A while back I wrote about my thoughts on debut novels and the fact that I don’t tend to run out and buy them. Well imagine my surprise that during my Orange Longlist reading it’s the debuts on the whole that have really shone out for me, no wonder there were so many (nine out of twenty) on the list. ‘The Secret Lives of Baba Segi’s Wives’ by Lola Shoneyin is one of these debuts. I hadn’t heard of it before the longlist was announced but if I had been browsing in a bookshop and seen the cover and read the title (which is one of my favourites of the year so far) and blurb I think it’s a book I’d have walked away with, and if you see it in your local book shop you should get it sharpish too.
In the roughly modern day we meet Nigerian businessman Baba Segi during a chronic stomach ache. He believes the cause of his problem is down to the fact that his most recent wife Bolanle does not appear to be able to carry a child. When I say recent I do not mean that Baba Segi is a rich divorcee, for the household of Baba Segi is a polygamous one and Bolanle is in fact his fourth wife, one which the other three were not happy to see enter the house. More wives equals less time with their husband, and with every new wife comes the threat that their lives could change forever as each previous wife has a secret and there is also one big secret running through the whole family. What the hostile three don’t realise is that Bolanle has secrets too.
What of course these secrets are I shall keep to myself, because as I read a long I had no idea what was coming and that made the book really enjoyable as a first time read. I have to say that I could happily read it all over again knowing everything as I now do because of the wonderful, and the wicked, characters that appear in the book. Despite the fact you might not like them all, Baba Segi is a bit of a pig really, I think some might find that a mild accusation, and the first wife Iya Segi and third wife Iya Femi aren’t two of the nicest ladies though as you read on you learn why they are the way they are and how they ended up as one of Baba Segi’s wives. Dare I say the more you read to them and discover their desperation the more you understand them?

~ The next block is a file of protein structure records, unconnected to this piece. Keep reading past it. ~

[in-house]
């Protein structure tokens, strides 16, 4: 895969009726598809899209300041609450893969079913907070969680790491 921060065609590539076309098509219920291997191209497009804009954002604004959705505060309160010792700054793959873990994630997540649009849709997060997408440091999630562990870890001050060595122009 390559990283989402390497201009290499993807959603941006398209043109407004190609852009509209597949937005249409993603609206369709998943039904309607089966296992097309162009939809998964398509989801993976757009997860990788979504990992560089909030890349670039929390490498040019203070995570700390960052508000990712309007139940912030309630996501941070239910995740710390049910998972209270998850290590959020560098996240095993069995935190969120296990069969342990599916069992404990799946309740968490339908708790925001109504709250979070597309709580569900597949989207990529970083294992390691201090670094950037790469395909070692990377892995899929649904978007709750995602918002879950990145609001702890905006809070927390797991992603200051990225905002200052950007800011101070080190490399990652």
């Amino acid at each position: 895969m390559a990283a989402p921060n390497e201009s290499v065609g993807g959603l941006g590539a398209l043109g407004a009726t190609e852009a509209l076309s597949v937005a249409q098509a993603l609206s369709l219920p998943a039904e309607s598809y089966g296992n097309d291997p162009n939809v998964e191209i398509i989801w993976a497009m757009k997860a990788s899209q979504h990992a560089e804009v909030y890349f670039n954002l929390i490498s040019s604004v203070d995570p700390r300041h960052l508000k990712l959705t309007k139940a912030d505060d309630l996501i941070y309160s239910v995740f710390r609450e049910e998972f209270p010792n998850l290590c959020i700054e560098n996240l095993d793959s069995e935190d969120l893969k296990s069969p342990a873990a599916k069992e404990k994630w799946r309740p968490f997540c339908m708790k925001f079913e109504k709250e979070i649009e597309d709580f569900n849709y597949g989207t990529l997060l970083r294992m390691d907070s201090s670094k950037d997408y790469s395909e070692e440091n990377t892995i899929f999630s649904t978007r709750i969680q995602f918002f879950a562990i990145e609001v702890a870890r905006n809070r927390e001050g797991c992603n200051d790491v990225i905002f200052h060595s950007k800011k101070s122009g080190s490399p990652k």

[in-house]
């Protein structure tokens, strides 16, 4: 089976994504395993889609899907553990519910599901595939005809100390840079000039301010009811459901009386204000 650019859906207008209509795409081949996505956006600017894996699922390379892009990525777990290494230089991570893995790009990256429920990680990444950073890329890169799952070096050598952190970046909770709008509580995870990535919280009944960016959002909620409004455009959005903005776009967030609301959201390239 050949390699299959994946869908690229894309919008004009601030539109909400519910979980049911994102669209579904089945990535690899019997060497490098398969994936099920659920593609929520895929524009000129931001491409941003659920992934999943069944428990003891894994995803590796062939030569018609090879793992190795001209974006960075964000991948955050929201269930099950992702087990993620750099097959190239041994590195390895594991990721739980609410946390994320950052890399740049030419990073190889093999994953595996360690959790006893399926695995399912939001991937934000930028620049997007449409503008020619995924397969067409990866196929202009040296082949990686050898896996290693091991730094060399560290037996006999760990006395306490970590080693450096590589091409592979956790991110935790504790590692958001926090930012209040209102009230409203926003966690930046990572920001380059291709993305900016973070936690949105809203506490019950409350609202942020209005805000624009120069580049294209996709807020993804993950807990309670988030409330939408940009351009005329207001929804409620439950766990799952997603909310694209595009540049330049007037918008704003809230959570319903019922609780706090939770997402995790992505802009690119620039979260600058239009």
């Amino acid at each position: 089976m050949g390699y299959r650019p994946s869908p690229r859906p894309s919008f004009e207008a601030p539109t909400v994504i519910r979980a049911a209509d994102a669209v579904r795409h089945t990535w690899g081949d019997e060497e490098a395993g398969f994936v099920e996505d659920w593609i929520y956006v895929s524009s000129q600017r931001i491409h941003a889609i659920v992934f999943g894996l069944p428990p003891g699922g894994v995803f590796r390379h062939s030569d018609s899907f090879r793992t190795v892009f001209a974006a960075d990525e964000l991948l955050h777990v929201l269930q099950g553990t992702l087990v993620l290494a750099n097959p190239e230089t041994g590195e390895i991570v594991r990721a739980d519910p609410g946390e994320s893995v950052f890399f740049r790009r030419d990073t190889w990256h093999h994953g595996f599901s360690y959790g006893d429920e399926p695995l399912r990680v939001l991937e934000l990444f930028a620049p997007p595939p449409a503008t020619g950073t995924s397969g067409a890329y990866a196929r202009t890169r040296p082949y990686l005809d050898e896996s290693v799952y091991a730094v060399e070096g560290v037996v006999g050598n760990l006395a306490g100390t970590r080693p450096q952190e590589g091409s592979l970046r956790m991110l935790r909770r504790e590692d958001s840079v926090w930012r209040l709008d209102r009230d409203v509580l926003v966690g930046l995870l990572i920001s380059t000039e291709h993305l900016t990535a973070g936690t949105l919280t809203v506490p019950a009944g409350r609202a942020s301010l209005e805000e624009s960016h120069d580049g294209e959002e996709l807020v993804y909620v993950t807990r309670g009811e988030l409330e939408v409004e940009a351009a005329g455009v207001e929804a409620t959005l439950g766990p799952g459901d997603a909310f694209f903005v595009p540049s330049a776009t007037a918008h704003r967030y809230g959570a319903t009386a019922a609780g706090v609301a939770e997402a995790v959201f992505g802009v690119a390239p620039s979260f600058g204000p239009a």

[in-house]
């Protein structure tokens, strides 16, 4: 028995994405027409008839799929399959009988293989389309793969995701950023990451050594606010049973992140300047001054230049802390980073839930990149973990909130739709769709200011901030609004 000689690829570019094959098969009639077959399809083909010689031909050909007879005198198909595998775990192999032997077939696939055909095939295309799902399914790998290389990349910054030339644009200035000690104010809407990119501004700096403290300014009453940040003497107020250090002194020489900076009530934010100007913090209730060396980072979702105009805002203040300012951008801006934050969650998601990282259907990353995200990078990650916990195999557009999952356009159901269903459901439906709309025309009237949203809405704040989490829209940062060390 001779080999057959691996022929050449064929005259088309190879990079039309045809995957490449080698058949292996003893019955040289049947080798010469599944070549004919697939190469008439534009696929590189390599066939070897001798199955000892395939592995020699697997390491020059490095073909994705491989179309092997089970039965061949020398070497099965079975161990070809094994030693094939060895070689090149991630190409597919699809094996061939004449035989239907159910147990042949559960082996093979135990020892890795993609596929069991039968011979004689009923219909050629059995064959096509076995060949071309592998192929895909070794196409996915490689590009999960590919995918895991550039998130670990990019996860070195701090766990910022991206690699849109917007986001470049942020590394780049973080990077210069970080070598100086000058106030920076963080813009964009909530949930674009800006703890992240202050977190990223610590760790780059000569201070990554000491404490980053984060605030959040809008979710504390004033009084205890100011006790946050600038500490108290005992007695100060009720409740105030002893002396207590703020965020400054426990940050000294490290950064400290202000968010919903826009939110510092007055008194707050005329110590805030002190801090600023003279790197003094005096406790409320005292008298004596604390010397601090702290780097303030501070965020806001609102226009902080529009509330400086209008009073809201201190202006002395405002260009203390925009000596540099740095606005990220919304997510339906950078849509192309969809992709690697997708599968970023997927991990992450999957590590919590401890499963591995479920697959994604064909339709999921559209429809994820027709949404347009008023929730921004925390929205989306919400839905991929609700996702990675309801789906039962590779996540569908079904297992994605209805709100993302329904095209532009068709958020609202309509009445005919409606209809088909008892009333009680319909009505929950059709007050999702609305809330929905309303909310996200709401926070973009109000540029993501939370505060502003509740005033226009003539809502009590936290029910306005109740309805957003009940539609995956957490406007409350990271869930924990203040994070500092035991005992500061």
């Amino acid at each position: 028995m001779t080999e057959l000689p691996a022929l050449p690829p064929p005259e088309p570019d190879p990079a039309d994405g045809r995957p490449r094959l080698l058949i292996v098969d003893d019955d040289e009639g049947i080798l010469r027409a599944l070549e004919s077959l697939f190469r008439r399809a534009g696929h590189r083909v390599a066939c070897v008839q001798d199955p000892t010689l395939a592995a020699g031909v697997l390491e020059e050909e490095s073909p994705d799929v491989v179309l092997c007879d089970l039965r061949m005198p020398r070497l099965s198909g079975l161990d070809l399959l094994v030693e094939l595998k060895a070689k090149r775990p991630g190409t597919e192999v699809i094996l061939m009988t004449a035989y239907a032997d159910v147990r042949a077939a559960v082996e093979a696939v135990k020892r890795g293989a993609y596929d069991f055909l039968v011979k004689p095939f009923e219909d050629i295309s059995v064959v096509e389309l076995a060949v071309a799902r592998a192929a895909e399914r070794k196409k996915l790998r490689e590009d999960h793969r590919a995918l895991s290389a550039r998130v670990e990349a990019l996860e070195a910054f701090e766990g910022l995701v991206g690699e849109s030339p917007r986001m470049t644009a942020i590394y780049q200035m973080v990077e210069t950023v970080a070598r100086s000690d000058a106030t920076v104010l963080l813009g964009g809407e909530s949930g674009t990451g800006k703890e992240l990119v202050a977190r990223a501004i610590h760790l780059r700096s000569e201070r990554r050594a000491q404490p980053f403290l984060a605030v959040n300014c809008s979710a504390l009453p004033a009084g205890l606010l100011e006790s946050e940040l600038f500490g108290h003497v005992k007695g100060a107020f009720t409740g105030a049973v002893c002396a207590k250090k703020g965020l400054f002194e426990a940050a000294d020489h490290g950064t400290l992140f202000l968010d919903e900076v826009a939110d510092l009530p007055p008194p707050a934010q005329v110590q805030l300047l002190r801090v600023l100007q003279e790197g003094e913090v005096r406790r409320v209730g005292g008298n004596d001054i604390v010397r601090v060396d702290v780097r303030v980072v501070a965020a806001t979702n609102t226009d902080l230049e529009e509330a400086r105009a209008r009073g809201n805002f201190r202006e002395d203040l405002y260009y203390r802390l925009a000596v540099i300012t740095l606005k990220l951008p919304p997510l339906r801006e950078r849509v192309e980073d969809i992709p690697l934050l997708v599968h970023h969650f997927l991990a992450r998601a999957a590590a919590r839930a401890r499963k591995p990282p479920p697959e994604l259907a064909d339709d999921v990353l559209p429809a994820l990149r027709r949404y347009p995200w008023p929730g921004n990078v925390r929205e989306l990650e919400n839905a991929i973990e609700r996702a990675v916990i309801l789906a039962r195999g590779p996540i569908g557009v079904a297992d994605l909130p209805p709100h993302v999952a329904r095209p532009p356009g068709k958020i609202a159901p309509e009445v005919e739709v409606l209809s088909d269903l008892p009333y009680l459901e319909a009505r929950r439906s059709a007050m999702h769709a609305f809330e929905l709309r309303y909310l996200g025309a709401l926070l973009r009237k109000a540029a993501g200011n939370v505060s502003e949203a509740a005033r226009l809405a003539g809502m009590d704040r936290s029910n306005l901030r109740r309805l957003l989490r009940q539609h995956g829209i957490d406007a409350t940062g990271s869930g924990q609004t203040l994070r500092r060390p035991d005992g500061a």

I think one of the most clever aspects of ‘The Secret Lives of Baba Segi’s Wives’ is that the novel is told in over six or seven narratives and the third person, the latter which fills in the gaps on and off. This could have been a risk because any book where you have more than three or four voices, which doesn’t happen that often, can become confusing. This is not the case in Lola Shoneyin’s debut novel. Every voice is totally different and within a line or two you can tell just which wife is talking as their narratives are so individual and distinctive and it is the women’s voices, as Baba Segi only gets a chapter or two in first person and his driver one, that could have all sounded rather samey.
The other great aspect of the novel is the way that Shoneyin captures Nigeria. Through the wives and how they go about their lives in the present and let the reader into their pasts we glimpse all aspects, and walks of life, in Nigeria over the past few decades. It doesn’t always make for comfortable reading (these wives are hiding things after all) but its very thought provoking and yet written in, and I don’t use this term very often as I think it’s a bit of a cliché but in this case is true, a very compassionate tone.
I loved ‘The Secret Lives of Baba Segi’s Wives’ from the very first chapter. It is a book which manages to say a heck of a lot in fewer than 250 pages, it is brimming with characters, will make you angry, laugh (especially when the women discuss Baba Segi’s anatomy), gasp and possibly cry in equal measure, and is simply a book that you really need to read if you haven’t already. I will definitely read whatever Lola Shoneyin writes next, I hope there are many books to come from her. 9.5/10
This book was kindly sent by the publisher.
This is the last review of any Orange longlisted novels before the big announcement of the short list tomorrow. At the time this post was scheduled (with my health and hospital visits scheduling is proving most useful) I had half a book left from the longlist to finish so will be guessing tomorrow though I can tell you in advance of that I have everything crossed for Lola Shoneyin and the four wives of Baba Segi’s as its just a wonderful read. Which books are you hoping make the short list? I find it really exciting and promising so many of the debut novels on the list have been excellent, what excellent debut have you read recently? Who else has read ‘The Secret Lives of Baba Segi’s Wives’ and what did you make of it?